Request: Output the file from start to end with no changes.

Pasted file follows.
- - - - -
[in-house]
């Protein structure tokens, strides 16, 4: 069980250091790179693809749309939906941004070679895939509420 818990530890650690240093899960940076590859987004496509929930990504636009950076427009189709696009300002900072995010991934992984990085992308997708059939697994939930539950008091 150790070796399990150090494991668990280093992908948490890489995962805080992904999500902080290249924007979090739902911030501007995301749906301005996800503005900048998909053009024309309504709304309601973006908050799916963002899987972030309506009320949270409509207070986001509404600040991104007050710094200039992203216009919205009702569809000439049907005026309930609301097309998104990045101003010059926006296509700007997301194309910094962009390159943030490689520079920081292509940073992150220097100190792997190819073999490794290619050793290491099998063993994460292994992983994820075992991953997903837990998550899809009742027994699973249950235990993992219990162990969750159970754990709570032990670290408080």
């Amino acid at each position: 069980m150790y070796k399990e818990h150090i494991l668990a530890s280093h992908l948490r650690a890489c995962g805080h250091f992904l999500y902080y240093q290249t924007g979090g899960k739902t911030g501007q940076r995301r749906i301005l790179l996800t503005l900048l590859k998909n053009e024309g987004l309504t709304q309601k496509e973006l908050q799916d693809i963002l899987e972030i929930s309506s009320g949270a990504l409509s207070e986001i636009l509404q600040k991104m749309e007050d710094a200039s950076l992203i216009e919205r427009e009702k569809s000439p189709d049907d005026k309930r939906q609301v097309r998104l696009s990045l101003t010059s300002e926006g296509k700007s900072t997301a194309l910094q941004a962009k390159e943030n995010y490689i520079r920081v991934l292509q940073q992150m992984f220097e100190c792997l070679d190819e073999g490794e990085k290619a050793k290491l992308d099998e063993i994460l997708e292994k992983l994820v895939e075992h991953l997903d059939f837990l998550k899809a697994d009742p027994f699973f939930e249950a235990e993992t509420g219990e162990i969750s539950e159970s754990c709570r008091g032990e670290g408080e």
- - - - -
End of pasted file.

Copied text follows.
[in-house]
């Protein structure tokens, strides 16, 4: 069980250091790179693809749309939906941004070679895939509420 818990530890650690240093899960940076590859987004496509929930990504636009950076427009189709696009300002900072995010991934992984990085992308997708059939697994939930539950008091 150790070796399990150090494991668990280093992908948490890489995962805080992904999500902080290249924007979090739902911030501007995301749906301005996800503005900048998909053009024309309504709304309601973006908050799916963002899987972030309506009320949270409509207070986001509404600040991104007050710094200039992203216009919205009702569809000439049907005026309930609301097309998104990045101003010059926006296509700007997301194309910094962009390159943030490689520079920081292509940073992150220097100190792997190819073999490794290619050793290491099998063993994460292994992983994820075992991953997903837990998550899809009742027994699973249950235990993992219990162990969750159970754990709570032990670290408080």
């Amino acid at each position: 069980m150790y070796k399990e818990h150090i494991l668990a530890s280093h992908l948490r650690a890489c995962g805080h250091f992904l999500y902080y240093q290249t924007g979090g899960k739902t911030g501007q940076r995301r749906i301005l790179l996800t503005l900048l590859k998909n053009e024309g987004l309504t709304q309601k496509e973006l908050q799916d693809i963002l899987e972030i929930s309506s009320g949270a990504l409509s207070e986001i636009l509404q600040k991104m749309e007050d710094a200039s950076l992203i216009e919205r427009e009702k569809s000439p189709d049907d005026k309930r939906q609301v097309r998104l696009s990045l101003t010059s300002e926006g296509k700007s900072t997301a194309l910094q941004a962009k390159e943030n995010y490689i520079r920081v991934l292509q940073q992150m992984f220097e100190c792997l070679d190819e073999g490794e990085k290619a050793k290491l992308d099998e063993i994460l997708e292994k992983l994820v895939e075992h991953l997903d059939f837990l998550k899809a697994d009742p027994f699973f939930e249950a235990e993992t509420g219990e162990i969750s539950e159970s754990c709570r008091g032990e670290g408080e």